Model Rule 1.4 Communication requires lawyers “to explain a matter to the extent reasonably necessary to permit the client to make informed decisions regarding the representation.” A lawyer ran afoul of this duty when the lawyer responded to a client’s Facebook inquires with short, incomplete responses. See In re Garrison, 894 N.W.2d 339 (Neb.Sup.Ct. 2017). The client and lawyer communicated via Facebook messages. Throughout the case, the client asked numerous questions regarding the progress of the case and asked for explanations regarding the lawsuit. The lawyer responded with statements such as “relax”, “I will take care of it”, “I will explain later”, “we are fine”, “we won”, “Be happy. We are in the driver’s seat”, “I’m busy right now”, etc.

Advising the Client

A lawyer may advise a client on the client’s social media posting, including posts that may be removed, so long as the lawyer complies the rules and laws on the preservation and spoliation of evidence. See, New York State-New York County Opinion 745 (7/2/13)

False Friending/Catfishing/Pretexting

While lawyers are permitted to research an adverse party’s publically available information that is not password protected or firewalled, a lawyer is not permitted to “friend” an adverse party in order to gain access to the adverse partyu’s social media information. See e.g., Missouri Opinion 2009-003

Communication with Represented/Unrepresented Persons

A lawyer may view publicly available information on a social media site and may ask an account holder for access to nonpublic information if the account holder is not represented by counsel and the lawyer does not misrepresent the lawyer’s role. If the lawyer knows that the account holder is represented by counsel, the lawyer may ask the account holder’s lawyer for access to the information or for consent to ask the account holder for access. The lawyer may not use subterfuge to gain access to nonpublic information. Oregon Opinion 2013-189 (2/13).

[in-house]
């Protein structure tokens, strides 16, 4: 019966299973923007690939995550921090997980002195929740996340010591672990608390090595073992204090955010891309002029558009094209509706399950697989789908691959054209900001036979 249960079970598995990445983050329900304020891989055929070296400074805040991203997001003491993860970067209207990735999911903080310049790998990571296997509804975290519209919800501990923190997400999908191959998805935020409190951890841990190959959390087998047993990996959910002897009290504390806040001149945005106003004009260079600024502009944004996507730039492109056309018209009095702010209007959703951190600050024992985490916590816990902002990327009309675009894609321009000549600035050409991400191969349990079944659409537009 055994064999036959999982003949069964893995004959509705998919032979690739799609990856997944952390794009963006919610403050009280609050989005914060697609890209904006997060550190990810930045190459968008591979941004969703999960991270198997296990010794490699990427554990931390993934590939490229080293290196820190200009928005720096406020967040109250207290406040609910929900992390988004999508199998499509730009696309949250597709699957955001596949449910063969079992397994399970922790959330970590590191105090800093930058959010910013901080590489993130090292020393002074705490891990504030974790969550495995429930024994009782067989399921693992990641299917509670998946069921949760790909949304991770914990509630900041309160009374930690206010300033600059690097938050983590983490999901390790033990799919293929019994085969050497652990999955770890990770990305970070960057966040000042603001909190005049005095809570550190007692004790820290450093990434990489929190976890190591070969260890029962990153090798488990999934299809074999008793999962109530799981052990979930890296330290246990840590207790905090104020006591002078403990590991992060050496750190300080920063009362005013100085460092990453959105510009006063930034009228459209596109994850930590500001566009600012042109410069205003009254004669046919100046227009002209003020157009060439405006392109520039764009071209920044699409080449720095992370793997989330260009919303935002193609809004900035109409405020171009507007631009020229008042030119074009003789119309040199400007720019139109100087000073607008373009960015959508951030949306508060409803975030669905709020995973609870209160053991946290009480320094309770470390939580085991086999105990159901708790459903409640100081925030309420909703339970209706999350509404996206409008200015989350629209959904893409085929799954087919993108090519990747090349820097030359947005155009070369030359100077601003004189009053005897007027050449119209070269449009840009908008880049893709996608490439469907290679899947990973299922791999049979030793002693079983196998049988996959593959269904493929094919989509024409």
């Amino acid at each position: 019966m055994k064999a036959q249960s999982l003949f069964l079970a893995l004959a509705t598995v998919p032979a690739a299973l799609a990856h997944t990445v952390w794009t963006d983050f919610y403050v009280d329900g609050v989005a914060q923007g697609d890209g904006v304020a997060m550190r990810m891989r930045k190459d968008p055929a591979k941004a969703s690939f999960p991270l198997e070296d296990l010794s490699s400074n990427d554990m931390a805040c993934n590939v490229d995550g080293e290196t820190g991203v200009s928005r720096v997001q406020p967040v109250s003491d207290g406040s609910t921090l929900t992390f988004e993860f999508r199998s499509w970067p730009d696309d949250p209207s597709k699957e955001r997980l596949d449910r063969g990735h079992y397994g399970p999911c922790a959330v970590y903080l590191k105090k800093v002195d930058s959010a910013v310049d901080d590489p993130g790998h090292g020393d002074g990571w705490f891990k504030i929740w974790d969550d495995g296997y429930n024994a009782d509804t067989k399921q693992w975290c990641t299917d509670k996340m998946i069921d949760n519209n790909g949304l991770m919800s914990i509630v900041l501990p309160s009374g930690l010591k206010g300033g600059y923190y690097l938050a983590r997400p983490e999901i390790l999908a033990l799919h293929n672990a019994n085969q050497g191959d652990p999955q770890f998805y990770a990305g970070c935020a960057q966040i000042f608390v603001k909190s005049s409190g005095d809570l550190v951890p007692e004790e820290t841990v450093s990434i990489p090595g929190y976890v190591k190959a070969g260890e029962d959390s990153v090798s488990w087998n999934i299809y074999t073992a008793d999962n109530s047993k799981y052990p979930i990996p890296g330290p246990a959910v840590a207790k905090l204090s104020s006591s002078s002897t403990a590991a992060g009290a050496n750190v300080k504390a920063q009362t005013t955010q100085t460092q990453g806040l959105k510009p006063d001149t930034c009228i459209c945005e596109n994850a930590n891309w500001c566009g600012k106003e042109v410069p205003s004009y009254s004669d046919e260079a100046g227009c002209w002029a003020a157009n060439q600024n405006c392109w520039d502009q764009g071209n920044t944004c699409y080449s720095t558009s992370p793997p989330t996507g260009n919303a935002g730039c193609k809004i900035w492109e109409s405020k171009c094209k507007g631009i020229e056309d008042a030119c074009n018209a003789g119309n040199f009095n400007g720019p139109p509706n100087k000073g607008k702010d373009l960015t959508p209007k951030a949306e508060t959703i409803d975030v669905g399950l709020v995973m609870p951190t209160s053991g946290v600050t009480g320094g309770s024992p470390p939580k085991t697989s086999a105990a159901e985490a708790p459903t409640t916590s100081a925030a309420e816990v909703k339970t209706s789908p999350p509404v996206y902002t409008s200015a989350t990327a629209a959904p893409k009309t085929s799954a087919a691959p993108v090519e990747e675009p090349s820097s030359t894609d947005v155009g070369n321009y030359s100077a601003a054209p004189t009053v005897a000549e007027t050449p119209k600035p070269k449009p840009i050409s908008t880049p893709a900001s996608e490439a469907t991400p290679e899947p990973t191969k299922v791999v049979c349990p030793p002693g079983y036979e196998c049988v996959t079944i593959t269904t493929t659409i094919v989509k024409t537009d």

Confidentiality and Discussing Client Matters

A lawyer may not post litigation material without first obtaining the client’s informed consent including what will be posted, how it will be posted, who will have access to view it, why the lawyer wants to post it and how the posting my affect the client’s interests. Even with client consent, the posting would be prohibited if it was misleading or embarrassing to a person without any legitimate purpose.  Colorado Opinion 130 (4/3/17).

Perhaps the most comprehensive social media ethics opinion is District of Columbia Opinion 370 (11/16). At over 7,000 words, including footnotes, the opinion discusses the impact of social media on the District’s Rule 1.1 (Competence), Rule 1.6 (Confidentiality of Information), Rule 1.7 (Conflict of Interest: General), Rule 1.18 (Duties to Prospective Client), Rule 3.3 (Candor to Tribunal), Rule 5.1 (Responsibilities of Partners, Managers, and Supervisory Lawyers), Rule 5.3 (Responsibilities Regarding Non-Lawyer Assistants), Rule 7.1 (Communications Concerning a Lawyer’s Services), and Rule 8.4 (Misconduct) Rule 8.5 (Disciplinary Authority; Choice of Law).

As should be clear, social media’s interplay with lawyers’ duties under the Rules of Professional is immense. Only by knowing the rules AND being willing to apply that knowledge to everyday circumstances of social media use can a lawyer fully protect themselves from professional harm.

 

1 “Penalty on 18 Dooms Dustin Johnson; ESPN; Harig, Bob; 8/16/210; http://www.espn.com/golf/pgachampionship10/news/story?id=5466521.